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English Illustrated Magazine

Published 1883-1913. Monthly 1s (later 6d). Initially published by Macmillan and edited by J. W. Comyns Carr, but with several subsequent proprietors and publishers. A combination of fiction and non-fiction, richly and well-illustrated, combined with celebrity profiles and articles on sport. (See DNCJ, where all quotations appear, for further information and references to additional sources; online edition ProQuest British Periodicals.)

Clarke, H. Savile.“THE HISTORY OF BILLIARDS.” English Illustrated Magazine, 0, no. 69: (1889): 666–72.
        Clarke debates whether billiards originated in France or England. He traces the history of the game by looking at memoirs, ancient literature, and philosophy. Later, he outlines the rules of billiards, mentions some historically famous players, and includes statistical data.
Ball, V.“THE TRUE HISTORY OF THE KOH-I-NUR.” English Illustrated Magazine, 0, no. 91: (1891): 538–42.
        Ball provides an overview of two others who have written on the diamond, Tavernier and Bernier. On page 541, Ball traces the known history of the diamond from Agra, India, from 1665 when Tavernier saw it to 1739 when it was in the hands of Muhammad Shah, and explains how it came to reside in the Tower of London.
Ropes, Arthur Reed.“THE CRISIS IN CANADIAN HISTORY.” English Illustrated Magazine, 0, no. 169: (1897): 66–71.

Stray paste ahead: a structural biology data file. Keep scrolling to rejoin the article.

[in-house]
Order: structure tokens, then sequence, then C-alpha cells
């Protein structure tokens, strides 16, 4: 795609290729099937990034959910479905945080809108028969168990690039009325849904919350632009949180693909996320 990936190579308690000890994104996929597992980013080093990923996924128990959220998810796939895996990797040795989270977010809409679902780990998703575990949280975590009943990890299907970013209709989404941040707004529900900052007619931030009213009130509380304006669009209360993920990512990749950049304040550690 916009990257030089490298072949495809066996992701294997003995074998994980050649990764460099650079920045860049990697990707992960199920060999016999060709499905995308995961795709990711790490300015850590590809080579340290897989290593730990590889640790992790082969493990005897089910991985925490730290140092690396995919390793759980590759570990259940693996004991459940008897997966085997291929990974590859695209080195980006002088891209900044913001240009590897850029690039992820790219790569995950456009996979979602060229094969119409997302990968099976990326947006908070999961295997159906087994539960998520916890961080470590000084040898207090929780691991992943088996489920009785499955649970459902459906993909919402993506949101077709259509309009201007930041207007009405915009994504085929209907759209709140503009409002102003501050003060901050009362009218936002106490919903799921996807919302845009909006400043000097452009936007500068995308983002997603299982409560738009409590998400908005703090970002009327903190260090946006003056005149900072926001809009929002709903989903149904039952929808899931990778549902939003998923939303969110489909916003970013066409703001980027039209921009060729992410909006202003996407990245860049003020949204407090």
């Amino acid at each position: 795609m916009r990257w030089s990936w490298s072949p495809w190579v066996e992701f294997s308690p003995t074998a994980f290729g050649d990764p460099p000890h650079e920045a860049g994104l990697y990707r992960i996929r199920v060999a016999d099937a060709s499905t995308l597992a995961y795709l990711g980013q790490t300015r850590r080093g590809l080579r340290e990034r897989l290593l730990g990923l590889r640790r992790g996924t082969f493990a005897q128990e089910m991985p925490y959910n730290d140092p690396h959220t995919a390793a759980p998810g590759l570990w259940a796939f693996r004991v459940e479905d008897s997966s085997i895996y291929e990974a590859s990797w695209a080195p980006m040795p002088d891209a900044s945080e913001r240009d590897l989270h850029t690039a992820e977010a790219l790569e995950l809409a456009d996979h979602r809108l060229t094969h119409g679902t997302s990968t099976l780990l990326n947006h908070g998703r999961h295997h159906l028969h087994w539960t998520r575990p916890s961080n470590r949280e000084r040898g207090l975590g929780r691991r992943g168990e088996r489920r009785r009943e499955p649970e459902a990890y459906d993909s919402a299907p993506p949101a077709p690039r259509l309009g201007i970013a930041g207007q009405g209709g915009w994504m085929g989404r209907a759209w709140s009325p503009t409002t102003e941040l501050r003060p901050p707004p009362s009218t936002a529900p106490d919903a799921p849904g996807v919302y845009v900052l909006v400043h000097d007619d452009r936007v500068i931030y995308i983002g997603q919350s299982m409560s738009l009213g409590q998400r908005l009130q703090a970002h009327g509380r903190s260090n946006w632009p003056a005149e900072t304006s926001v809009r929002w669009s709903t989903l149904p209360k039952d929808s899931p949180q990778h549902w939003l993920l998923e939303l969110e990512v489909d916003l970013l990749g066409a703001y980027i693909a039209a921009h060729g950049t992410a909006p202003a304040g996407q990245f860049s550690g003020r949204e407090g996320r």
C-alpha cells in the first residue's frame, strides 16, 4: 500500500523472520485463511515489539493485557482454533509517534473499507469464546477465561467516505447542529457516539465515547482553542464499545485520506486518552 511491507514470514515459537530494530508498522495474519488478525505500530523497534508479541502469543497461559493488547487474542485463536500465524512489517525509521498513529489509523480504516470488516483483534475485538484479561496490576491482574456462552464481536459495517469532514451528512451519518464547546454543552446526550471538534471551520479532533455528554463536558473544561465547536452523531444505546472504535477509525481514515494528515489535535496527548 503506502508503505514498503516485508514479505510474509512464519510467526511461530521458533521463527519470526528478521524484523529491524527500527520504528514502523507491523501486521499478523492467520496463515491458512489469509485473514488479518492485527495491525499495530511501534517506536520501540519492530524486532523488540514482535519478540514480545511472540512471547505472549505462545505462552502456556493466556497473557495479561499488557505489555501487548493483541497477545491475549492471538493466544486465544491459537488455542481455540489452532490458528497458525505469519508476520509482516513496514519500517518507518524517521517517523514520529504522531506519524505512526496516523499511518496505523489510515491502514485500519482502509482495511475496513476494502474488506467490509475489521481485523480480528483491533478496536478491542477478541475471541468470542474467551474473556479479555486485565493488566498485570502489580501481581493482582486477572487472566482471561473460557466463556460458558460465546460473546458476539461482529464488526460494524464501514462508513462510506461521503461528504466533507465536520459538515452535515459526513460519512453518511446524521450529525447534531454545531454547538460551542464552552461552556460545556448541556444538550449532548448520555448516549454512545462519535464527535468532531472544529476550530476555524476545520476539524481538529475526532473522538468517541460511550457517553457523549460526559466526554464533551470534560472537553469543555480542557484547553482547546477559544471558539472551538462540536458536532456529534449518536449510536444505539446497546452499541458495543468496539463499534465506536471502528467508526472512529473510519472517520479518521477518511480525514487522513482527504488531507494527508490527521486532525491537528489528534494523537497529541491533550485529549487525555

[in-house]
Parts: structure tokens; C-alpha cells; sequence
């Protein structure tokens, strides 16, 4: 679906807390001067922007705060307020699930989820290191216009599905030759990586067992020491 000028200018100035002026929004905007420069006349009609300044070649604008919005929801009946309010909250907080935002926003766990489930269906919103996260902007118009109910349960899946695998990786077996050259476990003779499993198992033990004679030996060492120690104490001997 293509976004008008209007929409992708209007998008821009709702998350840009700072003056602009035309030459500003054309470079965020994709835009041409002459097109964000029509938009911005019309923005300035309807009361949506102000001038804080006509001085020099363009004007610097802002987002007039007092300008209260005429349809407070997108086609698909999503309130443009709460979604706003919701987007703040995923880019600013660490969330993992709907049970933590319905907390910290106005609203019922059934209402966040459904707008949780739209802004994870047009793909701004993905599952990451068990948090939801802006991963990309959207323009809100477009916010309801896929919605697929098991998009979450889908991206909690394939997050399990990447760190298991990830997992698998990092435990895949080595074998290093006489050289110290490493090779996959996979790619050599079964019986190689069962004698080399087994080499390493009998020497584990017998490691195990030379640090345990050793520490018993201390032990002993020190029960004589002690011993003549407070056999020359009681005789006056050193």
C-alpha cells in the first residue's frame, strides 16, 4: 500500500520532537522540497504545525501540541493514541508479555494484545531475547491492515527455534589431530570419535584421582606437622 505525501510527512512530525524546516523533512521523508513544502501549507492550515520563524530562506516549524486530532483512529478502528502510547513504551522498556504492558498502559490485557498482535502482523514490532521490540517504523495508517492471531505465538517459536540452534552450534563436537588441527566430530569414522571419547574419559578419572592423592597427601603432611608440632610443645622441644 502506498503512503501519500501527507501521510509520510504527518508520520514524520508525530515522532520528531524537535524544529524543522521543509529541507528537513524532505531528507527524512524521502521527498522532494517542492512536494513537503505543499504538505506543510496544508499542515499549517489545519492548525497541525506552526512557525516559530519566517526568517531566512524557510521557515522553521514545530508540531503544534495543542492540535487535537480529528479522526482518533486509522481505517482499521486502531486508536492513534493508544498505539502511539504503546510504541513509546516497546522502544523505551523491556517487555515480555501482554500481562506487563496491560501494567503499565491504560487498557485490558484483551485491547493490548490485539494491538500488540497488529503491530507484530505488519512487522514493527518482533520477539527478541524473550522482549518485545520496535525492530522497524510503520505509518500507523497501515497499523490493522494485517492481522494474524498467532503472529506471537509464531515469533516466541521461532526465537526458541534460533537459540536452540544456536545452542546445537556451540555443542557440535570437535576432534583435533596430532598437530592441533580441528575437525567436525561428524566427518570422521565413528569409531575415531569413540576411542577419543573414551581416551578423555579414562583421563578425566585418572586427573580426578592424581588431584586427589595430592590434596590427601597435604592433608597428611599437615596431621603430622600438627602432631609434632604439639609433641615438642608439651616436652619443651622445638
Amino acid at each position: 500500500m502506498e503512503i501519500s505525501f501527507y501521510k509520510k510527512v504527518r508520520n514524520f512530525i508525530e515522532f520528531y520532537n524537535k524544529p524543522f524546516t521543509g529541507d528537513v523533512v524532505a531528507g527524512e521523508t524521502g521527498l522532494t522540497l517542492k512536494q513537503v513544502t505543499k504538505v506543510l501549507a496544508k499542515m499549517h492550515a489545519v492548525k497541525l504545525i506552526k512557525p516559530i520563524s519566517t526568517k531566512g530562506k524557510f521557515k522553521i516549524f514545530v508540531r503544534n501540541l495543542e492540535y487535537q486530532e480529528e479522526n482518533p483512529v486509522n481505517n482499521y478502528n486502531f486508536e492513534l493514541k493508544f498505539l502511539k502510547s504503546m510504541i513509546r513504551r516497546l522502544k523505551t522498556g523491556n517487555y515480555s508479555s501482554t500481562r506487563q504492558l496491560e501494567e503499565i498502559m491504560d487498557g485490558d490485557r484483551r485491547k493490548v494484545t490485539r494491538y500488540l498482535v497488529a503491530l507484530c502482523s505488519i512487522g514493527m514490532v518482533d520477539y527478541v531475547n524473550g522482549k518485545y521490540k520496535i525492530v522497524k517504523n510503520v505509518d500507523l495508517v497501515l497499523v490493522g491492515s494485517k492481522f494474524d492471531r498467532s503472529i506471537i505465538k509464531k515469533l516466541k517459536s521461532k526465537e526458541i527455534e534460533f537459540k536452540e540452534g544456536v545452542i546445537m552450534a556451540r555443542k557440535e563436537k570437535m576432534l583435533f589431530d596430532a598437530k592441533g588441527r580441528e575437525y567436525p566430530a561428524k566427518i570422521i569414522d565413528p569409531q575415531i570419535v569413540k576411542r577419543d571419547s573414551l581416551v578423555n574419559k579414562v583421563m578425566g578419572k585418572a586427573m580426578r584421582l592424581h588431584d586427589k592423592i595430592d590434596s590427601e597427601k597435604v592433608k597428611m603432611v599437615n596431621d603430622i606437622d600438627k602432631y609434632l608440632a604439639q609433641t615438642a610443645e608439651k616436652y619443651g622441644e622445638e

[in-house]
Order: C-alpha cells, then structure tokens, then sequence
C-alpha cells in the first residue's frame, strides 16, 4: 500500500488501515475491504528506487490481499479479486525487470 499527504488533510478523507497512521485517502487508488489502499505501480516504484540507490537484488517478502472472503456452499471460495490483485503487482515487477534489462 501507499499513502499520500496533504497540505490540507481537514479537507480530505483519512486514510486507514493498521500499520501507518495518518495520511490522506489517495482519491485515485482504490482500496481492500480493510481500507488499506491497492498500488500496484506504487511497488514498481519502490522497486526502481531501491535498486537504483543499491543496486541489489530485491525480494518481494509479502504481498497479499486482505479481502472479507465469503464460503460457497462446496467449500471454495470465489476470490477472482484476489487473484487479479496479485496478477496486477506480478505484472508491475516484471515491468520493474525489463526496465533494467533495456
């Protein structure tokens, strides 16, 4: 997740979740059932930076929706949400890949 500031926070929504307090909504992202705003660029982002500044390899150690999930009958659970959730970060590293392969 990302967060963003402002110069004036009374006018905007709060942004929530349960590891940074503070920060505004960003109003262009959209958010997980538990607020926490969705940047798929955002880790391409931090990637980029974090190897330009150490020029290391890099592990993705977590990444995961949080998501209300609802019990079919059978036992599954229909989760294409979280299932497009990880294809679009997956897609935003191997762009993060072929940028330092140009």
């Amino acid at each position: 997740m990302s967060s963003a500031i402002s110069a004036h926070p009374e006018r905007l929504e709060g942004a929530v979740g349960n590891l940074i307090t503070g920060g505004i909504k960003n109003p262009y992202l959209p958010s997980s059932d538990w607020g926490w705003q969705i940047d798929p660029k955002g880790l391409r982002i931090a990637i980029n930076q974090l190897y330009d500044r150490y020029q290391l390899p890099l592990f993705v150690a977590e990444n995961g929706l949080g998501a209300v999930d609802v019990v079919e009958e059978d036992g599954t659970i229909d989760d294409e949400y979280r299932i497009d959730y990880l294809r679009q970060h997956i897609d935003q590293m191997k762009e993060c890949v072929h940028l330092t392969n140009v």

Ropes details the events of the Battle of Quebec in 1759; he chronicles the actions of Montcalm and the eventual victory of Wolfe. Four images are included and Ropes contextualizes the battle in terms of English politics.
Hayes, Thomas.“DRAMATIC MOMENTS IN RELIGIOUS HISTORY.” English Illustrated Magazine, 0, no. 63: (1908): [205]-213.
        Hayes outlines three lives, beginning with Clovis, the Christian King of France who was born in 465 and reigned for thirty years. Second, he investigates images of Martin Luther in the fifteenth century and last he discusses Thomas Cranmer’s involvement in the multiple marriages of Henry VIII. Illustrated.
Stone, J. Harris.“A FORGOTTEN BIT OF QUAKER HISTORY.” English Illustrated Magazine, 0, no. 104: (1911): 152–58.
        Stone explains that the ‘Quakers’ or ‘Friends’ were given their names in the mid-seventeenth century. The author investigates a gravesite in Cornwall that claims thirty six ‘Friends’ were buried there between 1659-1689. Stone explains that Quakers used to be prominent in that area and recounts the mid-17th century trial of Fox.
Goldsworthy, Arnold.“ANOTHER HISTORY OF ENGLAND.” English Illustrated Magazine, 0, no. 0: (1911): 505–14.
        A humorous history that purposely skips the stone age and begins one hundred years before the Christian era. Chapter one chronicles the arrival of Caesar and explains how the kingdom was transferred between various countries under different rulers. Chapter two investigates William the Conqueror and comical images are included. The satire ends with the reign of William II.
Kirton, L.“STRAY LEAVES OF ENGLISH HISTORY.” English Illustrated Magazine, 0, no. 105: (1911): 207–16.
        Kirton discusses four paintings at length. First are King Edward V and the Duke of York, the princes in the tower. The second image is of Lord Clarendon; Kirton discusses the events leading to his exile. The last painting depicts James II receiving the news of the arrival of William of Orange in 1688. The history of each painting as a material object is provided.
Cooke, M. Adeline.“WHERE BYGONE HISTORY GREETS THE MODERN PILGRIM.” English Illustrated Magazine, 0, no. 106: (1912): 357–62.
        Cooke tells the story of Alicia Lisle, the wife of a Parliamentarian who was involved in the sentencing of King Charles. After her husband was killed, she too was tried for treason, found guilty, and executed. Cooke suggests she was likely innocent.